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Can examining the linear dependence/independence of the vectors in the domain and codomain demonstrate that a transformation is linear?

I think that if there are linearly independent vectors in the domain that have images in the codomain which are also linearly independent, then the transformation is linear. Is this correct?

What about if there are vectors that are found to be linearly dependent in the domain and codomain?

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Not true. For example, let $e_1,\ldots,e_n$ be a basis for $\mathbb{R}^n$ and define $T:\mathbb{R}^n\to\mathbb{R}^n$ by $$T(e_1)=e_1,\quad\ldots,\quad T(e_n)=e_n,\quad\text{and}\quad T(v)=0 \text{ for all }v\notin\{e_1,\ldots,e_n\}.$$ This satisfies your description, although it is clearly not linear.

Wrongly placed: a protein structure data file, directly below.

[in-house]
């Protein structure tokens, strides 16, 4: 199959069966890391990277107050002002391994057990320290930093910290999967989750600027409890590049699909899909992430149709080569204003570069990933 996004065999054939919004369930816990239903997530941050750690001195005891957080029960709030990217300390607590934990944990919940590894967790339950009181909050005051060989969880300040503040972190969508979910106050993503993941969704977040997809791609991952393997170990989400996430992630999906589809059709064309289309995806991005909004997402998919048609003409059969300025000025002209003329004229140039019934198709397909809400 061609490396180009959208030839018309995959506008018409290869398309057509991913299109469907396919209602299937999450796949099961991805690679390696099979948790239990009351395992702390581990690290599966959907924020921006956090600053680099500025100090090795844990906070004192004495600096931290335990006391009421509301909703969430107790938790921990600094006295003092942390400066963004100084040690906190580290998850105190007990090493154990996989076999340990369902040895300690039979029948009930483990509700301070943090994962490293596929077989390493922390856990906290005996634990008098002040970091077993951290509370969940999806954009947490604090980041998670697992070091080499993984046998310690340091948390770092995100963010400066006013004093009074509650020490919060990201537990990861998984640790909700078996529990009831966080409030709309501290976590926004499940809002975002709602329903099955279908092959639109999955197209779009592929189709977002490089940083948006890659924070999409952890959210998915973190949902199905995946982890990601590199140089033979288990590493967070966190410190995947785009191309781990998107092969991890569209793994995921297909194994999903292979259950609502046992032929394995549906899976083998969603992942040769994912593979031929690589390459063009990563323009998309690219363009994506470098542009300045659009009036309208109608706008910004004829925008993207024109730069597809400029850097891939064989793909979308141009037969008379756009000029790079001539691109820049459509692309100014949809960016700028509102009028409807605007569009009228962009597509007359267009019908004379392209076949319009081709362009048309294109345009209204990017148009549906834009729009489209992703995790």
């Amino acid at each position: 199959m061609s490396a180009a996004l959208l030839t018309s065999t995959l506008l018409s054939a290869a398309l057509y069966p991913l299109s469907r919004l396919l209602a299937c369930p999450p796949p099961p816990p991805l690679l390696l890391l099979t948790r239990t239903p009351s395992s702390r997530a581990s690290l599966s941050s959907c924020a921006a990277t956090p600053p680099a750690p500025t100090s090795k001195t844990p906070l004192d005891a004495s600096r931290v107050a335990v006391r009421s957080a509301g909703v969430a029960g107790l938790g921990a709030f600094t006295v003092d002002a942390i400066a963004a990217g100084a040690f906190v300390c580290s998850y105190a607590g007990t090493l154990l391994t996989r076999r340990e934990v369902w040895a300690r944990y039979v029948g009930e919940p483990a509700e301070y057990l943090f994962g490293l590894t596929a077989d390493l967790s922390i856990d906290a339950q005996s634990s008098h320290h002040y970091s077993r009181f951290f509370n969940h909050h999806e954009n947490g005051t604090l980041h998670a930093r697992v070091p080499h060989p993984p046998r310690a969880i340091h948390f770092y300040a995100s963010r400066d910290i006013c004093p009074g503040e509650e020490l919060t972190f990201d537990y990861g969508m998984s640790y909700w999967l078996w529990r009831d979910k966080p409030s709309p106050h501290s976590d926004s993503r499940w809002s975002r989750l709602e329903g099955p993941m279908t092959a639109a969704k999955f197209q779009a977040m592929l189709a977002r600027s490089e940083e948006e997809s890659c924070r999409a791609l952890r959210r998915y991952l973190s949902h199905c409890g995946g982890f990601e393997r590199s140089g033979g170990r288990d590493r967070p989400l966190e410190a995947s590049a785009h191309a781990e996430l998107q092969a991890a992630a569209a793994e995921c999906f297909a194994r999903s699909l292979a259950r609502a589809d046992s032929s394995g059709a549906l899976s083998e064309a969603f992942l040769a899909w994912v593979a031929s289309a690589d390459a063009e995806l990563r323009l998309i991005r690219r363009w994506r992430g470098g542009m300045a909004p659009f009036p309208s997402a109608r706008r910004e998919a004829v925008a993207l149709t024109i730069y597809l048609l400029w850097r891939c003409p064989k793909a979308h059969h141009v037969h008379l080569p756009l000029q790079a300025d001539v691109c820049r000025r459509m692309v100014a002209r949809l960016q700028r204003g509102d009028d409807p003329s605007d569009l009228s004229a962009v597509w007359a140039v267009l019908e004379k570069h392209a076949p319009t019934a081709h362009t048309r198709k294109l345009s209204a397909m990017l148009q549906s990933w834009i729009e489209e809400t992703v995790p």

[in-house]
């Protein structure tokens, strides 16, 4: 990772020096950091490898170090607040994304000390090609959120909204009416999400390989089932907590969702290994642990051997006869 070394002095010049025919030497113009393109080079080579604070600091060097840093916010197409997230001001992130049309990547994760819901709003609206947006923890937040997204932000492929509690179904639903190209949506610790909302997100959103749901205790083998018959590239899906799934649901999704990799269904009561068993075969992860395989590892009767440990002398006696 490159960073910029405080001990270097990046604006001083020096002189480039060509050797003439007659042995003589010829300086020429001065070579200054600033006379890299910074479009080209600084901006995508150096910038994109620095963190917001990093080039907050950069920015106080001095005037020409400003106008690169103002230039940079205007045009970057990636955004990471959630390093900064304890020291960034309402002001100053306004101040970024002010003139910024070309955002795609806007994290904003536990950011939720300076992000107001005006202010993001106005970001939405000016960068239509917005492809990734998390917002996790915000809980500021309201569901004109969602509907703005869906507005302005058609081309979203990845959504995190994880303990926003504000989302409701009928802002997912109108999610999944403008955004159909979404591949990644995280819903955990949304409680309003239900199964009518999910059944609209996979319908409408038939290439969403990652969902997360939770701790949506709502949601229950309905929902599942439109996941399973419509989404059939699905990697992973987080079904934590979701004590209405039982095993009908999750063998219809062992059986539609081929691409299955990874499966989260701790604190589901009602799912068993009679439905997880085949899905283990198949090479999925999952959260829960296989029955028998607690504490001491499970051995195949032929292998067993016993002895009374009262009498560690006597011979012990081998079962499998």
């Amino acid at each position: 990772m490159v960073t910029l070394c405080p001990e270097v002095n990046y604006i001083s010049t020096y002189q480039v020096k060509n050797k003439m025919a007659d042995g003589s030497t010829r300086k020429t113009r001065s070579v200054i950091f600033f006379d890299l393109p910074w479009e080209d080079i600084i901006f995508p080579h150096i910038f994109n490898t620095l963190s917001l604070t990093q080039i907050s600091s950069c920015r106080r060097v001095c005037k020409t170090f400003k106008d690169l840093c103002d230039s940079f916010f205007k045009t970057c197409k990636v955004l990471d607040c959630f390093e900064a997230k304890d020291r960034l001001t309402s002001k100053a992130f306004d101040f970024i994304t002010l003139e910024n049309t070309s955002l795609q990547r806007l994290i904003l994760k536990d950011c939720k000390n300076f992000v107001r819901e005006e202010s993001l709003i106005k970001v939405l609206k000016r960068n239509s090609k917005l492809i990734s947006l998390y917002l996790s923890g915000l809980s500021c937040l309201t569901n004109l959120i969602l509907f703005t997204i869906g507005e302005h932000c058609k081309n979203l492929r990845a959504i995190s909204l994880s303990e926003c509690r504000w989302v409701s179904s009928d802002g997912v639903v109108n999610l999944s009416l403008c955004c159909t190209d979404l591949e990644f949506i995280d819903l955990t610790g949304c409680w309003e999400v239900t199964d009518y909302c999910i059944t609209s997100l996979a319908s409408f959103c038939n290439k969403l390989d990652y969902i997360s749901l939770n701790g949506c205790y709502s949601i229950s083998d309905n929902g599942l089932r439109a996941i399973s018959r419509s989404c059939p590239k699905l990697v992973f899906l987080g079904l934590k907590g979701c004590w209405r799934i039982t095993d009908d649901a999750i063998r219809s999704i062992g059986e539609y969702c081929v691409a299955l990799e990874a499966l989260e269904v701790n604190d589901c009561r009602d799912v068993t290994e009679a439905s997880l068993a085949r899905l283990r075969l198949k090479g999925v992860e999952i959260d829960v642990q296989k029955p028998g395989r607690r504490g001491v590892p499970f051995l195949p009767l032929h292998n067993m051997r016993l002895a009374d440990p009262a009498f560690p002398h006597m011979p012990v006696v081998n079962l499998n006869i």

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Linear independence is a more fundamental property then transformation linearity-a linear transformation cannot transform a linearly dependent set into one which is linearly dependent. Indeed, a linear transformation is linear largely because the basis of the dual space for a vector space is linearly independent. Spenser above gave a good counterexample-others aren't hard to come up with.

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